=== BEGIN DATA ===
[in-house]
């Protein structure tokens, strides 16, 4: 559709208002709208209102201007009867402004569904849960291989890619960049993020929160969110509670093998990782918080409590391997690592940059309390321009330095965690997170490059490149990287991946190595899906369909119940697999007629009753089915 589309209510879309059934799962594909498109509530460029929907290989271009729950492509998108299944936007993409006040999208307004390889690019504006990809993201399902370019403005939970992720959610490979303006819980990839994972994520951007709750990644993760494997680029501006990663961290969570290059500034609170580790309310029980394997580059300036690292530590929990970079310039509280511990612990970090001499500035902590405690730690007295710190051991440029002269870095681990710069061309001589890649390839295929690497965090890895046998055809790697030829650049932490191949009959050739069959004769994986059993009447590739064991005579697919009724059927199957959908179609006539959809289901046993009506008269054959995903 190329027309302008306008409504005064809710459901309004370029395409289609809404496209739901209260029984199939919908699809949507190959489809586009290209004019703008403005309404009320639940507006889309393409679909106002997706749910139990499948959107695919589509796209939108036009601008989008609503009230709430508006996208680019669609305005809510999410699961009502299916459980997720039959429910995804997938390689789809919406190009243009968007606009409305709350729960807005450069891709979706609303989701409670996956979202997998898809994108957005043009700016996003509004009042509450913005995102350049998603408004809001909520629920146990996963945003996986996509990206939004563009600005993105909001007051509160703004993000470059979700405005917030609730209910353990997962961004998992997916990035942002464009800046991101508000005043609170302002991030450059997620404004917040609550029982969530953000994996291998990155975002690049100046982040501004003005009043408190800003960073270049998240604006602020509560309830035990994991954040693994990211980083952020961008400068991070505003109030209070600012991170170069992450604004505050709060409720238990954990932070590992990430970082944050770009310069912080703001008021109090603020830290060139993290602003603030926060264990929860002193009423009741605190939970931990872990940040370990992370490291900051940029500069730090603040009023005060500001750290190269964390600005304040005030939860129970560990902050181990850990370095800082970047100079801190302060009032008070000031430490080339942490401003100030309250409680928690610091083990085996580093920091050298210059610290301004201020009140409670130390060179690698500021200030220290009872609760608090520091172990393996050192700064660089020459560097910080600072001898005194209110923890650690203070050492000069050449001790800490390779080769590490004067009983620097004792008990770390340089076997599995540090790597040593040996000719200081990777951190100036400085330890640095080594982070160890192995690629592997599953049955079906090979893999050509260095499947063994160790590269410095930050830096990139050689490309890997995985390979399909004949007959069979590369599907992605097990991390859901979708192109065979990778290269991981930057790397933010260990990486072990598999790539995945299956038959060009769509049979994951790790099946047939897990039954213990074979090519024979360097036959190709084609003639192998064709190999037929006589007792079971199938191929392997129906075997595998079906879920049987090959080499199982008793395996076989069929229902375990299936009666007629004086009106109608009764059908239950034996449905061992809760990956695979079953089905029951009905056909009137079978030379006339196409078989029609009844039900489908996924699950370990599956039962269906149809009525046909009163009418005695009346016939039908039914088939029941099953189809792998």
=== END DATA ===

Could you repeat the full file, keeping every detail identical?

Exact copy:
[in-house]
């Protein structure tokens, strides 16, 4: 559709208002709208209102201007009867402004569904849960291989890619960049993020929160969110509670093998990782918080409590391997690592940059309390321009330095965690997170490059490149990287991946190595899906369909119940697999007629009753089915 589309209510879309059934799962594909498109509530460029929907290989271009729950492509998108299944936007993409006040999208307004390889690019504006990809993201399902370019403005939970992720959610490979303006819980990839994972994520951007709750990644993760494997680029501006990663961290969570290059500034609170580790309310029980394997580059300036690292530590929990970079310039509280511990612990970090001499500035902590405690730690007295710190051991440029002269870095681990710069061309001589890649390839295929690497965090890895046998055809790697030829650049932490191949009959050739069959004769994986059993009447590739064991005579697919009724059927199957959908179609006539959809289901046993009506008269054959995903 190329027309302008306008409504005064809710459901309004370029395409289609809404496209739901209260029984199939919908699809949507190959489809586009290209004019703008403005309404009320639940507006889309393409679909106002997706749910139990499948959107695919589509796209939108036009601008989008609503009230709430508006996208680019669609305005809510999410699961009502299916459980997720039959429910995804997938390689789809919406190009243009968007606009409305709350729960807005450069891709979706609303989701409670996956979202997998898809994108957005043009700016996003509004009042509450913005995102350049998603408004809001909520629920146990996963945003996986996509990206939004563009600005993105909001007051509160703004993000470059979700405005917030609730209910353990997962961004998992997916990035942002464009800046991101508000005043609170302002991030450059997620404004917040609550029982969530953000994996291998990155975002690049100046982040501004003005009043408190800003960073270049998240604006602020509560309830035990994991954040693994990211980083952020961008400068991070505003109030209070600012991170170069992450604004505050709060409720238990954990932070590992990430970082944050770009310069912080703001008021109090603020830290060139993290602003603030926060264990929860002193009423009741605190939970931990872990940040370990992370490291900051940029500069730090603040009023005060500001750290190269964390600005304040005030939860129970560990902050181990850990370095800082970047100079801190302060009032008070000031430490080339942490401003100030309250409680928690610091083990085996580093920091050298210059610290301004201020009140409670130390060179690698500021200030220290009872609760608090520091172990393996050192700064660089020459560097910080600072001898005194209110923890650690203070050492000069050449001790800490390779080769590490004067009983620097004792008990770390340089076997599995540090790597040593040996000719200081990777951190100036400085330890640095080594982070160890192995690629592997599953049955079906090979893999050509260095499947063994160790590269410095930050830096990139050689490309890997995985390979399909004949007959069979590369599907992605097990991390859901979708192109065979990778290269991981930057790397933010260990990486072990598999790539995945299956038959060009769509049979994951790790099946047939897990039954213990074979090519024979360097036959190709084609003639192998064709190999037929006589007792079971199938191929392997129906075997595998079906879920049987090959080499199982008793395996076989069929229902375990299936009666007629004086009106109608009764059908239950034996449905061992809760990956695979079953089905029951009905056909009137079978030379006339196409078989029609009844039900489908996924699950370990599956039962269906149809009525046909009163009418005695009346016939039908039914088939029941099953189809792998």